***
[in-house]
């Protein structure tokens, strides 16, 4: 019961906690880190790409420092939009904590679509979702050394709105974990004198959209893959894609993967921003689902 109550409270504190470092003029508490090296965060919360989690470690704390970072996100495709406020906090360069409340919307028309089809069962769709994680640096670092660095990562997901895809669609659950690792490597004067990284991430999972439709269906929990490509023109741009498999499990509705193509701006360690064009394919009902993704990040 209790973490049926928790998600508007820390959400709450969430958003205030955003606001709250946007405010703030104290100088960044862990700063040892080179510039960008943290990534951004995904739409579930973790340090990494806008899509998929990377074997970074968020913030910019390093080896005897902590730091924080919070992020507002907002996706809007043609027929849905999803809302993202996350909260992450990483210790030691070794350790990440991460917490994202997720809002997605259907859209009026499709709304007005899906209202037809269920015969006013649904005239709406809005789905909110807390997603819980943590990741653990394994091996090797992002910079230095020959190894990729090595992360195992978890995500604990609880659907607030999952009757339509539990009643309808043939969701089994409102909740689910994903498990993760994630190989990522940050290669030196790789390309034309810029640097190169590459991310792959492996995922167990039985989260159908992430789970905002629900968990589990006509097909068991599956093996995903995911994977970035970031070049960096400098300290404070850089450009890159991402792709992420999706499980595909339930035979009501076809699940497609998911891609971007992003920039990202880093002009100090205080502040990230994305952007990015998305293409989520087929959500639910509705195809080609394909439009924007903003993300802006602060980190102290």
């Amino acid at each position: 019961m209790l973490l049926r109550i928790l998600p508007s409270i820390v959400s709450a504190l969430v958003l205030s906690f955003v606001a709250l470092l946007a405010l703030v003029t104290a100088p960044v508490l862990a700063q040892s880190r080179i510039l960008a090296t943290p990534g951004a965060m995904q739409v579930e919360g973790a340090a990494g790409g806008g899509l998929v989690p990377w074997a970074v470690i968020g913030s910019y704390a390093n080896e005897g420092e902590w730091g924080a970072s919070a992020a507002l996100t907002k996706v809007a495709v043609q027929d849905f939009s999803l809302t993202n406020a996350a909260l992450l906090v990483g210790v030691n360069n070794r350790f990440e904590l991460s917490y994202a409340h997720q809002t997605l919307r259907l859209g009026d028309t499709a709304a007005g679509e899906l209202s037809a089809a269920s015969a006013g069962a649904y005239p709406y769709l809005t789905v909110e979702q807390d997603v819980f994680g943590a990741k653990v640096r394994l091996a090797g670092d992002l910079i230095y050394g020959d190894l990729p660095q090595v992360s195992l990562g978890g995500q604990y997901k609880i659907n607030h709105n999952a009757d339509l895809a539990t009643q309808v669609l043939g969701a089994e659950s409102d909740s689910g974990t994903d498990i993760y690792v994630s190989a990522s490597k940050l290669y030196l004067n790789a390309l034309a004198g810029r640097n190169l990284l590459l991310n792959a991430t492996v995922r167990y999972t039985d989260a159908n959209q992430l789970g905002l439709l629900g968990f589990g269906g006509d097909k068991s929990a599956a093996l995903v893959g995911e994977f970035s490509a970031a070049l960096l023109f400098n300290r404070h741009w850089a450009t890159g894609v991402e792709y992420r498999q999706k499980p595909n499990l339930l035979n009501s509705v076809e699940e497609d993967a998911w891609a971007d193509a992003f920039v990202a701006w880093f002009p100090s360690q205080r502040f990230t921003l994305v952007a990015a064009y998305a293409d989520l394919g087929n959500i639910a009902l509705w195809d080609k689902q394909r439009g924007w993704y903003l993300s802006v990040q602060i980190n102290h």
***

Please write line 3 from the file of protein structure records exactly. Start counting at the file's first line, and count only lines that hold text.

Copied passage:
């Amino acid at each position: 019961m209790l973490l049926r109550i928790l998600p508007s409270i820390v959400s709450a504190l969430v958003l205030s906690f955003v606001a709250l470092l946007a405010l703030v003029t104290a100088p960044v508490l862990a700063q040892s880190r080179i510039l960008a090296t943290p990534g951004a965060m995904q739409v579930e919360g973790a340090a990494g790409g806008g899509l998929v989690p990377w074997a970074v470690i968020g913030s910019y704390a390093n080896e005897g420092e902590w730091g924080a970072s919070a992020a507002l996100t907002k996706v809007a495709v043609q027929d849905f939009s999803l809302t993202n406020a996350a909260l992450l906090v990483g210790v030691n360069n070794r350790f990440e904590l991460s917490y994202a409340h997720q809002t997605l919307r259907l859209g009026d028309t499709a709304a007005g679509e899906l209202s037809a089809a269920s015969a006013g069962a649904y005239p709406y769709l809005t789905v909110e979702q807390d997603v819980f994680g943590a990741k653990v640096r394994l091996a090797g670092d992002l910079i230095y050394g020959d190894l990729p660095q090595v992360s195992l990562g978890g995500q604990y997901k609880i659907n607030h709105n999952a009757d339509l895809a539990t009643q309808v669609l043939g969701a089994e659950s409102d909740s689910g974990t994903d498990i993760y690792v994630s190989a990522s490597k940050l290669y030196l004067n790789a390309l034309a004198g810029r640097n190169l990284l590459l991310n792959a991430t492996v995922r167990y999972t039985d989260a159908n959209q992430l789970g905002l439709l629900g968990f589990g269906g006509d097909k068991s929990a599956a093996l995903v893959g995911e994977f970035s490509a970031a070049l960096l023109f400098n300290r404070h741009w850089a450009t890159g894609v991402e792709y992420r498999q999706k499980p595909n499990l339930l035979n009501s509705v076809e699940e497609d993967a998911w891609a971007d193509a992003f920039v990202a701006w880093f002009p100090s360690q205080r502040f990230t921003l994305v952007a990015a064009y998305a293409d989520l394919g087929n959500i639910a009902l509705w195809d080609k689902q394909r439009g924007w993704y903003l993300s802006v990040q602060i980190n102290h």